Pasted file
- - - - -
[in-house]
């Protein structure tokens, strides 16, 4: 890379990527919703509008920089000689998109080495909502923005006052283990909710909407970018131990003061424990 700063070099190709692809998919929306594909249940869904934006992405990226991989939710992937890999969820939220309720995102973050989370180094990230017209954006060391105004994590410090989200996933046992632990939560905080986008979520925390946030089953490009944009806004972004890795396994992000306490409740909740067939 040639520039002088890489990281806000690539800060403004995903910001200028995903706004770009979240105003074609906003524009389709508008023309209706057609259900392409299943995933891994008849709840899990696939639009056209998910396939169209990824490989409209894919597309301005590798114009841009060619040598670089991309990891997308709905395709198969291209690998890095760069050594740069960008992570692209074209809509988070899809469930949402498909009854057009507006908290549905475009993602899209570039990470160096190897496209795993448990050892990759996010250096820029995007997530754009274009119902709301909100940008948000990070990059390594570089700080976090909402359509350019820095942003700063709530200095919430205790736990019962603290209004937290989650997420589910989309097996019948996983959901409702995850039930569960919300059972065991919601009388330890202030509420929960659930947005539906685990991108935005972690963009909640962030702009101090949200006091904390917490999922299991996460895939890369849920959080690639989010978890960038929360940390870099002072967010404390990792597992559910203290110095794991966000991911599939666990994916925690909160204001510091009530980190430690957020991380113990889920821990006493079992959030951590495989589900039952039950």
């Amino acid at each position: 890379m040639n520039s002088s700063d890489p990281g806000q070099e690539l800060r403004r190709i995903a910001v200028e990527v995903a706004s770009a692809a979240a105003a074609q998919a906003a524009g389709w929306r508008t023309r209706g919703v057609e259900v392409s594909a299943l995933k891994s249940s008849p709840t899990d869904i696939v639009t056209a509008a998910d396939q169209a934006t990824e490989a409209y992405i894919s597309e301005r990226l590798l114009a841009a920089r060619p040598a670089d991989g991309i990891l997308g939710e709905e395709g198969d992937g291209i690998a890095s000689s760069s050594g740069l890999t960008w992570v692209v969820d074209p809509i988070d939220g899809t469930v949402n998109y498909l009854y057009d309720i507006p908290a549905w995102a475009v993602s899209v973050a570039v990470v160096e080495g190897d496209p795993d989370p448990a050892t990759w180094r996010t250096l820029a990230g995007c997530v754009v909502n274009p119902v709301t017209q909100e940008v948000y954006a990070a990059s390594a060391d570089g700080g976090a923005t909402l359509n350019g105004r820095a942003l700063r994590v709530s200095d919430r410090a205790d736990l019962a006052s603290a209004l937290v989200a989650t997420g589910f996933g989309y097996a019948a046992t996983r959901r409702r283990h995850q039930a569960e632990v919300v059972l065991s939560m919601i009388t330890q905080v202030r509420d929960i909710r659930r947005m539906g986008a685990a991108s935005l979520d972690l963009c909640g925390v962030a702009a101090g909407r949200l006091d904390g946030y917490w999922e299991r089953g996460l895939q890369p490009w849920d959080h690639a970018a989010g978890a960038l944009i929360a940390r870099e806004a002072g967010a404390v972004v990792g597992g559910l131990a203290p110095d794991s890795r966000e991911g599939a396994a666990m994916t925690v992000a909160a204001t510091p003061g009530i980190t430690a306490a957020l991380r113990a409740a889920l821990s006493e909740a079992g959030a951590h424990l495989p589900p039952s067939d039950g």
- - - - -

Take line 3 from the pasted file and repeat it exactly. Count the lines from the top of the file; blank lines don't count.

């Amino acid at each position: 890379m040639n520039s002088s700063d890489p990281g806000q070099e690539l800060r403004r190709i995903a910001v200028e990527v995903a706004s770009a692809a979240a105003a074609q998919a906003a524009g389709w929306r508008t023309r209706g919703v057609e259900v392409s594909a299943l995933k891994s249940s008849p709840t899990d869904i696939v639009t056209a509008a998910d396939q169209a934006t990824e490989a409209y992405i894919s597309e301005r990226l590798l114009a841009a920089r060619p040598a670089d991989g991309i990891l997308g939710e709905e395709g198969d992937g291209i690998a890095s000689s760069s050594g740069l890999t960008w992570v692209v969820d074209p809509i988070d939220g899809t469930v949402n998109y498909l009854y057009d309720i507006p908290a549905w995102a475009v993602s899209v973050a570039v990470v160096e080495g190897d496209p795993d989370p448990a050892t990759w180094r996010t250096l820029a990230g995007c997530v754009v909502n274009p119902v709301t017209q909100e940008v948000y954006a990070a990059s390594a060391d570089g700080g976090a923005t909402l359509n350019g105004r820095a942003l700063r994590v709530s200095d919430r410090a205790d736990l019962a006052s603290a209004l937290v989200a989650t997420g589910f996933g989309y097996a019948a046992t996983r959901r409702r283990h995850q039930a569960e632990v919300v059972l065991s939560m919601i009388t330890q905080v202030r509420d929960i909710r659930r947005m539906g986008a685990a991108s935005l979520d972690l963009c909640g925390v962030a702009a101090g909407r949200l006091d904390g946030y917490w999922e299991r089953g996460l895939q890369p490009w849920d959080h690639a970018a989010g978890a960038l944009i929360a940390r870099e806004a002072g967010a404390v972004v990792g597992g559910l131990a203290p110095d794991s890795r966000e991911g599939a396994a666990m994916t925690v992000a909160a204001t510091p003061g009530i980190t430690a306490a957020l991380r113990a409740a889920l821990s006493e909740a079992g959030a951590h424990l495989p589900p039952s067939d039950g």